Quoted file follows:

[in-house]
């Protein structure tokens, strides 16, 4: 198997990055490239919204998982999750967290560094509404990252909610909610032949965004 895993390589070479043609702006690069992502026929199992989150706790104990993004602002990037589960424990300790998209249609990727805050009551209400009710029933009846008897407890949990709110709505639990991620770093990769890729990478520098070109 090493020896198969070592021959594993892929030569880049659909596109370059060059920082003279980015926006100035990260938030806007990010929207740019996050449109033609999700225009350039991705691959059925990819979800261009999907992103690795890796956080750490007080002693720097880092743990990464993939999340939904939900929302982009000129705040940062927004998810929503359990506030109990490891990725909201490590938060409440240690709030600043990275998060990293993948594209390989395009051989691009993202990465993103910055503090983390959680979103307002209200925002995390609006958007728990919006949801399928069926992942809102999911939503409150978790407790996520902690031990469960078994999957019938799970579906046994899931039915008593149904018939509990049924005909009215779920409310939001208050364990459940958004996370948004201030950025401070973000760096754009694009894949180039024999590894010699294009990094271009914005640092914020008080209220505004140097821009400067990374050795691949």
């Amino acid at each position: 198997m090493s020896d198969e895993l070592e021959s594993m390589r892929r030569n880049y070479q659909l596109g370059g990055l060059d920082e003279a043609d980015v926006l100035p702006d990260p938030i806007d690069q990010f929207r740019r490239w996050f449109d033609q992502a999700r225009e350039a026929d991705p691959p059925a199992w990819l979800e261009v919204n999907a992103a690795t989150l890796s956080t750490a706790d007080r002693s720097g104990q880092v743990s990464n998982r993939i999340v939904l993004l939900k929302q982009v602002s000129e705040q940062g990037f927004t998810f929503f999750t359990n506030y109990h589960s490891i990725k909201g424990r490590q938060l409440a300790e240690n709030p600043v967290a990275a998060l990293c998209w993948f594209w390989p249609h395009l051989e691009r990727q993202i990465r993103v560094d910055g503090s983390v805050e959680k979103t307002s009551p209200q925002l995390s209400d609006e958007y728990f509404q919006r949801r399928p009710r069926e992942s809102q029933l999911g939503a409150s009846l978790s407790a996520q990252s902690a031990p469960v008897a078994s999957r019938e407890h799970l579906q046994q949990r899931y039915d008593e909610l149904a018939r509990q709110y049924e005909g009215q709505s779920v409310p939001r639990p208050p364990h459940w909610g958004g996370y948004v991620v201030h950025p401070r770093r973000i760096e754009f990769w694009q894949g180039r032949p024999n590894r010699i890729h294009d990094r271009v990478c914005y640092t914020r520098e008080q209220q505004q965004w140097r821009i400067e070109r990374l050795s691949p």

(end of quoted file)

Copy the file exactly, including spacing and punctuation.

[in-house]
């Protein structure tokens, strides 16, 4: 198997990055490239919204998982999750967290560094509404990252909610909610032949965004 895993390589070479043609702006690069992502026929199992989150706790104990993004602002990037589960424990300790998209249609990727805050009551209400009710029933009846008897407890949990709110709505639990991620770093990769890729990478520098070109 090493020896198969070592021959594993892929030569880049659909596109370059060059920082003279980015926006100035990260938030806007990010929207740019996050449109033609999700225009350039991705691959059925990819979800261009999907992103690795890796956080750490007080002693720097880092743990990464993939999340939904939900929302982009000129705040940062927004998810929503359990506030109990490891990725909201490590938060409440240690709030600043990275998060990293993948594209390989395009051989691009993202990465993103910055503090983390959680979103307002209200925002995390609006958007728990919006949801399928069926992942809102999911939503409150978790407790996520902690031990469960078994999957019938799970579906046994899931039915008593149904018939509990049924005909009215779920409310939001208050364990459940958004996370948004201030950025401070973000760096754009694009894949180039024999590894010699294009990094271009914005640092914020008080209220505004140097821009400067990374050795691949």
């Amino acid at each position: 198997m090493s020896d198969e895993l070592e021959s594993m390589r892929r030569n880049y070479q659909l596109g370059g990055l060059d920082e003279a043609d980015v926006l100035p702006d990260p938030i806007d690069q990010f929207r740019r490239w996050f449109d033609q992502a999700r225009e350039a026929d991705p691959p059925a199992w990819l979800e261009v919204n999907a992103a690795t989150l890796s956080t750490a706790d007080r002693s720097g104990q880092v743990s990464n998982r993939i999340v939904l993004l939900k929302q982009v602002s000129e705040q940062g990037f927004t998810f929503f999750t359990n506030y109990h589960s490891i990725k909201g424990r490590q938060l409440a300790e240690n709030p600043v967290a990275a998060l990293c998209w993948f594209w390989p249609h395009l051989e691009r990727q993202i990465r993103v560094d910055g503090s983390v805050e959680k979103t307002s009551p209200q925002l995390s209400d609006e958007y728990f509404q919006r949801r399928p009710r069926e992942s809102q029933l999911g939503a409150s009846l978790s407790a996520q990252s902690a031990p469960v008897a078994s999957r019938e407890h799970l579906q046994q949990r899931y039915d008593e909610l149904a018939r509990q709110y049924e005909g009215q709505s779920v409310p939001r639990p208050p364990h459940w909610g958004g996370y948004v991620v201030h950025p401070r770093r973000i760096e754009f990769w694009q894949g180039r032949p024999n590894r010699i890729h294009d990094r271009v990478c914005y640092t914020r520098e008080q209220q505004q965004w140097r821009i400067e070109r990374l050795s691949p």